It would appear that music is now a disposable “art”. I don’t feel that “artists” create their music with the intention of it standing the tests of time. So many artists now follow trends and switch styles more times than a Casio keyboard demo. So finding that good music, that is just good because it’s good and not because it fits the times is an arduous quest. Well it looks like we’ve found that musical gem – that you would normally only find out about through word of mouth – in the composition of the debut solo album by Marsha Ambrosius’ Late Night & Early Mornings.
From the sensual and sultry vocals, to the well written (and honest) lyrics and the beautiful backdrops. When I finished listening to this album my first thought was I want to hear that again live!
Not many singers nowadays actually sing, by that I mean you very rarely hear an artist using their full vocal range. Throughout this album Marsha goes through the keys with her voice like the foreground instrument that she really is. On her reworking of Butterflies she does what I wish had been done with the Floetry original and gets really emotional and experimental throughout the vocal arrangement of the track. I can honestly say she topped Michael Jackson’s version (for those of you that didn’t know Butterflies was actually written by Marsha).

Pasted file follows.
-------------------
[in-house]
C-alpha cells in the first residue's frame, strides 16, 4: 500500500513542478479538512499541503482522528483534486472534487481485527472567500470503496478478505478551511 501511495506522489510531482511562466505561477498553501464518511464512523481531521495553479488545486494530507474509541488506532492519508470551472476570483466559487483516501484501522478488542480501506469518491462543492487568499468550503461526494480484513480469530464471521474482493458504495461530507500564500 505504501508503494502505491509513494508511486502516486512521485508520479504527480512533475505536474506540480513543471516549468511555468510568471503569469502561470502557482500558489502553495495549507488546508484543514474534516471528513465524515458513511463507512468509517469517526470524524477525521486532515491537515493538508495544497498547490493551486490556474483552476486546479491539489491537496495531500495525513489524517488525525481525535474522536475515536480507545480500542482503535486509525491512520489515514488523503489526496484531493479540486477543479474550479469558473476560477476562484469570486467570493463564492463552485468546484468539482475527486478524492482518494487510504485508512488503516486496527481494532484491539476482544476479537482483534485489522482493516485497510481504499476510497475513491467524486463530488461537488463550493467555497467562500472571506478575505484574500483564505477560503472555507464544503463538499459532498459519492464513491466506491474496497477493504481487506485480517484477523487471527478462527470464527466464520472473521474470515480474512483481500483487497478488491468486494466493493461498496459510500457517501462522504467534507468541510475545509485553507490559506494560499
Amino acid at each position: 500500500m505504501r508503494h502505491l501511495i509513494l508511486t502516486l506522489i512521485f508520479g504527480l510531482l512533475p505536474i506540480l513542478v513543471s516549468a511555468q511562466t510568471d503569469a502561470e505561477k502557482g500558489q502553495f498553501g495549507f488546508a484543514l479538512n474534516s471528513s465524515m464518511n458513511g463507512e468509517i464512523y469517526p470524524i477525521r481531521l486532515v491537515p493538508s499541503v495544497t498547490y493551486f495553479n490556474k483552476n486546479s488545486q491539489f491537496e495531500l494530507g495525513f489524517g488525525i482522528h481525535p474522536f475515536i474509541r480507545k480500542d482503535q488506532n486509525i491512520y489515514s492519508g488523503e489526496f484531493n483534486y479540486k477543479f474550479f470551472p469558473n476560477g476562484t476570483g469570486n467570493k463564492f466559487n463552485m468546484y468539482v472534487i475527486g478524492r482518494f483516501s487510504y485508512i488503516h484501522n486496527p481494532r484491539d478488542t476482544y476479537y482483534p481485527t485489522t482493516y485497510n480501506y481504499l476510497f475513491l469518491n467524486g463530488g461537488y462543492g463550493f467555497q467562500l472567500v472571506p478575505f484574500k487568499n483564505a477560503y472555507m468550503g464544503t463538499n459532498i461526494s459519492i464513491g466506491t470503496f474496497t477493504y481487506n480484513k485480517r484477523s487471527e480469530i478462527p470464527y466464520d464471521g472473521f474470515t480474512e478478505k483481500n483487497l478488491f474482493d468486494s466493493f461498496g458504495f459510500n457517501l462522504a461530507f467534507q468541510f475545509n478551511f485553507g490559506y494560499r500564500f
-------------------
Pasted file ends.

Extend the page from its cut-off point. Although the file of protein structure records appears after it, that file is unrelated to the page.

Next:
The writing of this album is near perfect. Music should touch some part of you, it should move either your body, soul or mind. The writing on this album forces you to listen and connect with the music. The use of adlibs as not just air filler but side thoughts and subconscious of the actual subject of the song is something you’d usually expect of hip hop.
Stand out tracks on the album are hard to find as they are all outstanding, but the title track Late nights & Early Mornings stands out as a the kind of slow jam that slow jam connoisseurs pray for. This is this year’s slow jam, mark my words. Your Hands which showcases Marsha’s vocal ability with a minimalist backdrop is just that ‘turn me up to ten’ type of song. Sour Times sounds like it should be the theme to a Bond movie, so if anyone knows the musical director for the next movie tip them off on this one.
If this album doesn’t receive numerous awards this year then we have a problem. The lead single Far Away which is an amazing song by itself is accompanied by a ground breaking video which in the opinion of common sense deserves to take home all of the silverware.
Review by Jimmy Swagger